It took a while, but I’ve finally started to get the question from readers: “Are you the same Randy Cassingham that wrote the book on the Dvorak keyboard?”
Yes — surely one Randy Cassingham in the world is enough.
For those who don’t know, the Dvorak is an ergonomic alternative to the standard “Qwerty” layout found on most computers and typewriters, and its popularity is increasing more than ever.
The Dvorak layout was inspired by an early disciple of ergonomics pioneer Frank Bunker Gilbreth. Dr. August Dvorak, who was a professor at the University of Washington, gathered a small research staff, and it took them 12 years to perfect the design — there were no computers to help in the 1920s.
The Dvorak layout is, by design, much easier to type on and much easier to learn than Qwerty. Many of the mainstream typing tutor programs (Typing Tutor VI, Mavis Beacon) will teach you how to use it.
It’s Perfect for Writers
Personally, I learned Qwerty in high school, but I doubled my speed to over 100 wpm by switching — quite handy for a busy writer.
And while there have been no studies on it yet, I suspect the Dvorak layout would help reduce repetitive strain/carpal tunnel injuries which are becoming so common.
Dr. Dvorak and his team documented their results in a fascinating book called Typewriting Behavior, which was published in 1936. A 536-page book (!) on a typewriter keyboard design? Yes: in the 30s, there were books and magazines about typewriting just as there are books and magazines about computers today — the typewriter’s impact on business produced similar radical changes.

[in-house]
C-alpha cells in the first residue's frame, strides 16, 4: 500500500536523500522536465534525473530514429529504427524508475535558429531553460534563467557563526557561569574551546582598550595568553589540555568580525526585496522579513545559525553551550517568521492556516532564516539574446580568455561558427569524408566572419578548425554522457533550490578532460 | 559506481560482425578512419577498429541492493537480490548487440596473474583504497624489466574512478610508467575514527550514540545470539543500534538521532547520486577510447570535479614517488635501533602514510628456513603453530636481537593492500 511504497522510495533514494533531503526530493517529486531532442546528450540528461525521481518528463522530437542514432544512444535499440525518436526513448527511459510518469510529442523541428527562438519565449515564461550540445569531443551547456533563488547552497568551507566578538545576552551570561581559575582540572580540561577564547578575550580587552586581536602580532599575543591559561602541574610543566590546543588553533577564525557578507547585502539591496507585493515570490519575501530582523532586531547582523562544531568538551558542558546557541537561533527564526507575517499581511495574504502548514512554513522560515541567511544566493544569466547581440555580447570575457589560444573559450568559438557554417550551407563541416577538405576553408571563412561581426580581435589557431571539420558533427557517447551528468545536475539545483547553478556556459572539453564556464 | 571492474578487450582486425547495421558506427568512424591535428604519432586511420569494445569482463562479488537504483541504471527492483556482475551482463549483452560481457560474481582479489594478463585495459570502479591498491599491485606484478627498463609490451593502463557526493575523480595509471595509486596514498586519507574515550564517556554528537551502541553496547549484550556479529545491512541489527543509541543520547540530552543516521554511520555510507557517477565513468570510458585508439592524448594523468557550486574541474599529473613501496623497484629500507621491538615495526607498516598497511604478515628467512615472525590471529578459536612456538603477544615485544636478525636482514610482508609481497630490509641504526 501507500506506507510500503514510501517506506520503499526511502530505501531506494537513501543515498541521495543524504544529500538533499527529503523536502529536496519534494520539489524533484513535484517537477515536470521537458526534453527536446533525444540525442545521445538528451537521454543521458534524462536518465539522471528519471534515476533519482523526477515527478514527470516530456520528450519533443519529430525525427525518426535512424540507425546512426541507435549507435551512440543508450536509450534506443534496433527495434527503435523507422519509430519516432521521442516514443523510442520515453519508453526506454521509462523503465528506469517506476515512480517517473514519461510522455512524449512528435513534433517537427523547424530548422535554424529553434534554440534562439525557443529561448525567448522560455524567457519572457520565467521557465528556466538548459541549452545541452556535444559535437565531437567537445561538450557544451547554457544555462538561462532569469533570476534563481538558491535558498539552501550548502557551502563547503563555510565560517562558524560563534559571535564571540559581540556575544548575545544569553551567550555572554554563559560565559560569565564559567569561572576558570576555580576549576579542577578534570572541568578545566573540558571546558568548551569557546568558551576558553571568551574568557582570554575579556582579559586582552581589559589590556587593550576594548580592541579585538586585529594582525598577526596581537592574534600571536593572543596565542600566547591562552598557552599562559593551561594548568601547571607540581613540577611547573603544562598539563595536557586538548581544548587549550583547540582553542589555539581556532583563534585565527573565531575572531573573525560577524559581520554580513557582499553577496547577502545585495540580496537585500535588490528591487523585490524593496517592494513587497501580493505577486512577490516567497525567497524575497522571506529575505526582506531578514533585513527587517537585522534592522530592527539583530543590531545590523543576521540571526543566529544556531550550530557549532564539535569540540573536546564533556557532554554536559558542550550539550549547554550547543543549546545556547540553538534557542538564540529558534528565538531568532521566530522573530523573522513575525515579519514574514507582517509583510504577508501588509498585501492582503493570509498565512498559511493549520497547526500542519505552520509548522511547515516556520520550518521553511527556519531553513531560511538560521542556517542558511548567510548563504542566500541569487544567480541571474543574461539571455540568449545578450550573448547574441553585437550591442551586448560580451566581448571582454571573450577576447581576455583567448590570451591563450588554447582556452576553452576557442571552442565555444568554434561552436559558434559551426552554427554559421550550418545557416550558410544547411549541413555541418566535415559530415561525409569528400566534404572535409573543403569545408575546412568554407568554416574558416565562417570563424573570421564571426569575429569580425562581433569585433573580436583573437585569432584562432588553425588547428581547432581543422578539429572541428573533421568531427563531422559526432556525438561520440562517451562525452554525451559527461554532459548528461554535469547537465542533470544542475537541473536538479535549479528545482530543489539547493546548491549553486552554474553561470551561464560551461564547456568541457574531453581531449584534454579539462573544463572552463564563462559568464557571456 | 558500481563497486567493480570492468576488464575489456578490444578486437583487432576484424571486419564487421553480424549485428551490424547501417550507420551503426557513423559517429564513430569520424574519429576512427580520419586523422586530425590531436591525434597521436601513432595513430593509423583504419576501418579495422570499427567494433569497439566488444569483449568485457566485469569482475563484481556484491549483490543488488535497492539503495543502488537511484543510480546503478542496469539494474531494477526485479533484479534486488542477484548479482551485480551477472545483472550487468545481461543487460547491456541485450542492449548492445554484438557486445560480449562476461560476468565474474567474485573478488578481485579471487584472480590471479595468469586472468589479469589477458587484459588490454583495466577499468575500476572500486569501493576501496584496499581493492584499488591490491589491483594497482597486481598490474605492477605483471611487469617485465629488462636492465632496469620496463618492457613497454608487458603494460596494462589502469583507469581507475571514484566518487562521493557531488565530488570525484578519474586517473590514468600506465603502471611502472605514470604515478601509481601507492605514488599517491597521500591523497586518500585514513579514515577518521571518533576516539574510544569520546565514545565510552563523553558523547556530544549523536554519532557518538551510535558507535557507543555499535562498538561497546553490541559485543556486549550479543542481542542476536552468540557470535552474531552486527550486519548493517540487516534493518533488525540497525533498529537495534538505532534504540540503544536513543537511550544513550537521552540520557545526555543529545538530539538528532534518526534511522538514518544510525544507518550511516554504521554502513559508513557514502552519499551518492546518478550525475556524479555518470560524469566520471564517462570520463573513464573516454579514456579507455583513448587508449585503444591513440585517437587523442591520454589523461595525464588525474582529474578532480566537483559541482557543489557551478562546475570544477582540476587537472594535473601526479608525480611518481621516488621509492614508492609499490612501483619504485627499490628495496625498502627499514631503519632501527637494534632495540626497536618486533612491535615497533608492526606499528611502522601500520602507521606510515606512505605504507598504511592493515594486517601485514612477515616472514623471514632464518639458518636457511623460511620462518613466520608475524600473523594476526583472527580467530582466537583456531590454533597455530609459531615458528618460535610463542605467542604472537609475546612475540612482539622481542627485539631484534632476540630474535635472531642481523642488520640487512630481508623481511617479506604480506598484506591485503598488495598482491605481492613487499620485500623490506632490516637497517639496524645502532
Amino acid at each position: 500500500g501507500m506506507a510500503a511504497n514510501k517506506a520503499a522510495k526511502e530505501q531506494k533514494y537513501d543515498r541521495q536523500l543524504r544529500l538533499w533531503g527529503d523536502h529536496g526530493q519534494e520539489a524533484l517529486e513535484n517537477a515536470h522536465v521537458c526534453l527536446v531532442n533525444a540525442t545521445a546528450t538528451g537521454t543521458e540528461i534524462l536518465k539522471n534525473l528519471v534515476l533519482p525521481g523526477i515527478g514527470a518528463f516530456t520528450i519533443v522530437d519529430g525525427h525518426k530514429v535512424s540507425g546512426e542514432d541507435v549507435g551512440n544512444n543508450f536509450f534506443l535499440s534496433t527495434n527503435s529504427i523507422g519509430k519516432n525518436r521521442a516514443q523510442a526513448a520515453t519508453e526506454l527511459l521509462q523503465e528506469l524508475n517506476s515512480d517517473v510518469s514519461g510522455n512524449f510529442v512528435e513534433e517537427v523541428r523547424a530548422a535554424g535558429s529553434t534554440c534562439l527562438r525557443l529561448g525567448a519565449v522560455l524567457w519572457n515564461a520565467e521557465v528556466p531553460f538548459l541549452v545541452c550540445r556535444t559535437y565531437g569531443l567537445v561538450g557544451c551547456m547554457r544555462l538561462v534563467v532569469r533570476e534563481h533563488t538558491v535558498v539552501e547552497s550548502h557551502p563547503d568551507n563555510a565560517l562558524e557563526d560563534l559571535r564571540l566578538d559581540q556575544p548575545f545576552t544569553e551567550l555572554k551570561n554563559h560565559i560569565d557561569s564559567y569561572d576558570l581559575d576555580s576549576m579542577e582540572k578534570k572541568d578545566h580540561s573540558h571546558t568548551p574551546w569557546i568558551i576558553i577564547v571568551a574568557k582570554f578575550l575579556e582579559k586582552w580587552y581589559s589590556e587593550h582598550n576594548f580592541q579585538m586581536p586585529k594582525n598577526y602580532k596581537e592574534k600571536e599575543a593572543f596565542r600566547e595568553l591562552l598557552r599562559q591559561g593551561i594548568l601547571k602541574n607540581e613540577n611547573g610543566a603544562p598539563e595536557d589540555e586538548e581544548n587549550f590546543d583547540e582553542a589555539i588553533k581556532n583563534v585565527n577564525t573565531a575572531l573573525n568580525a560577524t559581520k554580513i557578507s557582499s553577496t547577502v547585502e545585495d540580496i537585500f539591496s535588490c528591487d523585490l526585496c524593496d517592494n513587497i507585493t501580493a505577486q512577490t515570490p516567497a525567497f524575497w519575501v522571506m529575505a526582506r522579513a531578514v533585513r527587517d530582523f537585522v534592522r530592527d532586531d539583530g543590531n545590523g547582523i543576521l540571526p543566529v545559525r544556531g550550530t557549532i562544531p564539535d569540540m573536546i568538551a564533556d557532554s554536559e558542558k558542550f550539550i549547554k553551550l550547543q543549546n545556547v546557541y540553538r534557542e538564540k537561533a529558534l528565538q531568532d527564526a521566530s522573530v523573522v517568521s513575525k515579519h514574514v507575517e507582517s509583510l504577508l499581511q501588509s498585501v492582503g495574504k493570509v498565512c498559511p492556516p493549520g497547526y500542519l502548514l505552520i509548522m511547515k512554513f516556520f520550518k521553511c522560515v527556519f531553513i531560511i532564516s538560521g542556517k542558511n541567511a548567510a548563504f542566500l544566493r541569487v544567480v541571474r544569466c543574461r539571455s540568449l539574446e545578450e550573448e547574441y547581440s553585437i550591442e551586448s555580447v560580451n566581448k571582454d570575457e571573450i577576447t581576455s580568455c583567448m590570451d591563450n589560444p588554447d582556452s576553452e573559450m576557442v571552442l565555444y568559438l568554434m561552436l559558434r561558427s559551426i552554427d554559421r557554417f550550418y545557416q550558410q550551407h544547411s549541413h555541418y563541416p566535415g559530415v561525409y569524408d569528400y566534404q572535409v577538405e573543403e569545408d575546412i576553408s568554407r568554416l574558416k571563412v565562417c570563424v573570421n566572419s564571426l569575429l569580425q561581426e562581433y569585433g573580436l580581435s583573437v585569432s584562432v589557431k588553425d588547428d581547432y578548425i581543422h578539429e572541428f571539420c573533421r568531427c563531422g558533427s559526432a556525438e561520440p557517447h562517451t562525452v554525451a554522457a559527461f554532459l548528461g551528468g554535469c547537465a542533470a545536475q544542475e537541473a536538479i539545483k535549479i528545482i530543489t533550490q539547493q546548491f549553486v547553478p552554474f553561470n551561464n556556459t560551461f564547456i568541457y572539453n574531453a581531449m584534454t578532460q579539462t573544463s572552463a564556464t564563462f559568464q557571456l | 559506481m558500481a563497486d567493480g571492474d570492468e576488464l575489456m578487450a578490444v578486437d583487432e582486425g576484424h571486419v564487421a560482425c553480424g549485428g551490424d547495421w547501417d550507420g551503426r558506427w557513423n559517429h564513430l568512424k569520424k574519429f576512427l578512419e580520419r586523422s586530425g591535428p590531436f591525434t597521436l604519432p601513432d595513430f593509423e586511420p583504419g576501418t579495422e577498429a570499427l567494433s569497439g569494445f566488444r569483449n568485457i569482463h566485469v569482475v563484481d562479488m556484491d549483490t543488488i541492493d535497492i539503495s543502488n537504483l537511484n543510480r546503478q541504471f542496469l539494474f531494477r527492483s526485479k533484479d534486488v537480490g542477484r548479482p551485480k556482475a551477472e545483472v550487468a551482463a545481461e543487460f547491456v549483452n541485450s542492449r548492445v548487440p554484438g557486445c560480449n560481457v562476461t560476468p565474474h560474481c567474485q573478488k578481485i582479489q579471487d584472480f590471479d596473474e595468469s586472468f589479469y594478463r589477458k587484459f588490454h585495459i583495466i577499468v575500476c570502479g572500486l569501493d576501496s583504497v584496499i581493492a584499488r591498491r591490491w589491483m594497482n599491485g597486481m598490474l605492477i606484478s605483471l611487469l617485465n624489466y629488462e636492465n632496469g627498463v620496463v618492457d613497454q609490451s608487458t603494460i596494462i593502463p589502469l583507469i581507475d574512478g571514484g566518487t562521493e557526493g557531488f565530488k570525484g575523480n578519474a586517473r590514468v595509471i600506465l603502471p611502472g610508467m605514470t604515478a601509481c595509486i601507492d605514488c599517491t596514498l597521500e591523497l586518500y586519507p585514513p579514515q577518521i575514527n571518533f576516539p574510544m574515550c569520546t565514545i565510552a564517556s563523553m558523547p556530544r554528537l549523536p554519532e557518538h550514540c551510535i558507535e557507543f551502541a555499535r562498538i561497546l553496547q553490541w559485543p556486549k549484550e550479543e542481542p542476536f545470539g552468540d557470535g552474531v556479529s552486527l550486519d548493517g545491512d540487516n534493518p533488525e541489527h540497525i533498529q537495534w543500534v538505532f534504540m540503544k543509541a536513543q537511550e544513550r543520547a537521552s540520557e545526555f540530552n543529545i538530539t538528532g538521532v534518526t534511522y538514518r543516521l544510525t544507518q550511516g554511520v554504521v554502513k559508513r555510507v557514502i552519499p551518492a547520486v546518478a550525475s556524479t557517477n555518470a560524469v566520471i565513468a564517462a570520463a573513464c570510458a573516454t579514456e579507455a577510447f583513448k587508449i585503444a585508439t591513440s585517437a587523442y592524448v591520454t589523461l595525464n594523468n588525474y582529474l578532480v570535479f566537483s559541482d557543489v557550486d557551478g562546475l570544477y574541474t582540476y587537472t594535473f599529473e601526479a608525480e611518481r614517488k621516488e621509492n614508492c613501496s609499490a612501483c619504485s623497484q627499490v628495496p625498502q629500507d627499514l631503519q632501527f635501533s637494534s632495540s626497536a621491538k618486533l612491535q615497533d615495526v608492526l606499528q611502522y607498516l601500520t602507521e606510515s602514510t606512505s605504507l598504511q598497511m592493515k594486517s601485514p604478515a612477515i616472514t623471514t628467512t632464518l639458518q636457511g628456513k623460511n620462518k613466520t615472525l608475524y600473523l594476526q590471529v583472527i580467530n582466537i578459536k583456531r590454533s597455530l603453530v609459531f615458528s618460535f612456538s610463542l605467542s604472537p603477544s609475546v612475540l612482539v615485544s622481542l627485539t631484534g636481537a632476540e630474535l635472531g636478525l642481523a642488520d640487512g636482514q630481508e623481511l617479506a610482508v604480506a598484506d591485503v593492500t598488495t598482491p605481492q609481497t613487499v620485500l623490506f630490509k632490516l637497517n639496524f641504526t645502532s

No, my book is no longer available: it’s sold out. The interesting thing: Dr. Dvorak’s book is available — I’m its exclusive distributor. These are hardcover volumes printed in 1936, so when they’re gone, they’re gone forever.
My 1986 book The Dvorak Keyboard provided a nice overview of the Dvorak layout, what’s “wrong” with Qwerty, what’s “right” about the Dvorak, and some history of the Dvorak’s evolution since 1936. It also has hard-to-find information on Dr. Dvorak’s special keyboards for one-handed people, which he designed for a friend injured in World War II.
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My web site’s page on the Dvorak was getting so much traffic that it has been spun off to its own site, the Dvorak Keyboard — and my shopping cart has a Dvorak keyboard section with various information products, including that 1936 book.